Like the growth of the cult of Christ, the growth of the cult of Mahler started with the man himself performing his works whenever and wherever he had the chance. Like Christ, Mahler was followed by true believers who had known him and who proselytized for him among the unbelievers with the fervor of musical Pentecostals. The true believers were followed by those who had never known the man himself but whose belief was therefore all the more passionate and subjective. And thus it was that the faith spread from Mahler to Walter, Klemperer, and Mengelberg; and then on to Mitropoulos, Bernstein, Kubelik, Solti, and Haitink; then on to Abbado, Bertini, Boulez, de Waart, Inbal, Maazel, and Rattle, spreading from the true believers to the passionate believers of the true believers to those who still keep the belief but whose faith is more reason than emotion, more intellect than spirit, more nuance than rapture.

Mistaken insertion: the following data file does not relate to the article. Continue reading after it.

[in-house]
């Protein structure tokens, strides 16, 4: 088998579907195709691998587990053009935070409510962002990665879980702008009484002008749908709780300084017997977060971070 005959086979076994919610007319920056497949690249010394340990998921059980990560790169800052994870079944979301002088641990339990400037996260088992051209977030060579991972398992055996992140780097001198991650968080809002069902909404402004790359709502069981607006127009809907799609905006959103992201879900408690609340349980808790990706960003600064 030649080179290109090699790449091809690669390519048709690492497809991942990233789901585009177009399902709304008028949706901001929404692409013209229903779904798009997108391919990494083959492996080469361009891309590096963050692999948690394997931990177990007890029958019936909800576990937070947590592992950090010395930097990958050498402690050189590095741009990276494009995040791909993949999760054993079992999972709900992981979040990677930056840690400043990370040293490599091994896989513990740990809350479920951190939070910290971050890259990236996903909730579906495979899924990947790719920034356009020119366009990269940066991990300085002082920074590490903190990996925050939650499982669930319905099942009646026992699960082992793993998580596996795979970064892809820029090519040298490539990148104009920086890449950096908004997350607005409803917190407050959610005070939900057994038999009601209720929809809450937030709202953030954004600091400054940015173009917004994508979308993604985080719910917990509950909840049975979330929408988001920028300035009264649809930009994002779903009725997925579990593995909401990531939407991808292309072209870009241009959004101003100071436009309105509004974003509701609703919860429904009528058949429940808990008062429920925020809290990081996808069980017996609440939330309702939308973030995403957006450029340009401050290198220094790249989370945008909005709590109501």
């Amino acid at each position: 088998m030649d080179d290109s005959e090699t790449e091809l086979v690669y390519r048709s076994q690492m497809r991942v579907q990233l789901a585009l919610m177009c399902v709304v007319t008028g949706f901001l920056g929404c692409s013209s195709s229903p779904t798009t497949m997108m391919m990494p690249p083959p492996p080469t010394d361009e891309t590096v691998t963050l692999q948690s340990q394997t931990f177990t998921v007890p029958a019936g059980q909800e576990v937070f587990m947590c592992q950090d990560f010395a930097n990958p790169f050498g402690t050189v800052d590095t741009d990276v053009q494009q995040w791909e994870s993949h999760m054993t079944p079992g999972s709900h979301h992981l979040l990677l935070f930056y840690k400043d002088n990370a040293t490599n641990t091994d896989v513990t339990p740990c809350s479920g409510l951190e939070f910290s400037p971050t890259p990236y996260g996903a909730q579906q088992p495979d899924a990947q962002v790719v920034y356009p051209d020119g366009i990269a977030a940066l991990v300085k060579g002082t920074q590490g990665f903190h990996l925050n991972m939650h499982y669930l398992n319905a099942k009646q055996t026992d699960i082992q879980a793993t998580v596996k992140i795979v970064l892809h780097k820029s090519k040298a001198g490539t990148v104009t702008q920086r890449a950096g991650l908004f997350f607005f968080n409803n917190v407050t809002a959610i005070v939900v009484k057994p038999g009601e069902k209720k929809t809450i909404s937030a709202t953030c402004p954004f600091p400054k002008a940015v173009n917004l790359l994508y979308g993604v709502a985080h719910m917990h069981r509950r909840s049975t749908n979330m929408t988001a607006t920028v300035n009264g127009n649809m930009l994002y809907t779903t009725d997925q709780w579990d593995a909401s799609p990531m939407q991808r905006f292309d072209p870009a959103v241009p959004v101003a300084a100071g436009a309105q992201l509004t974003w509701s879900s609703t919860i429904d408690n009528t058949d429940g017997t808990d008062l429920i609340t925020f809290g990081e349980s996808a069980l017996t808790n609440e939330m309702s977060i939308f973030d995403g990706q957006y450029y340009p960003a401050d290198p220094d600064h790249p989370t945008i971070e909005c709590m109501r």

In this Hanssler Mahler cycle, Michael Gielen leads the SWF Sinfonieorchester Baden-Baden and Freiburg in rational, reserved, and respectable performances, performances that mute Mahler's agony and mask his ecstasy, performances that believe in the sublimity of Mahler, but with more head and mind than with heart and soul. The SWR Sinfonie plays more than capably if somewhat less than virtuosically and Hanssler's sound is open and full. But while Gielen is certainly a fine fourth-generation Mahler conductor, his restraint, his inability, or his unwillingness to surrender himself to the awesome, the immense, the infinite, and the eternal of Mahler's music prohibits him from leading truly compelling and passionately convincing performances. For truly compelling and passionately convincing fourth-generation Mahler, try Claudio Abbado. He'll beatify you, exorcise you, and sanctify you, but he'll never, ever lie to you.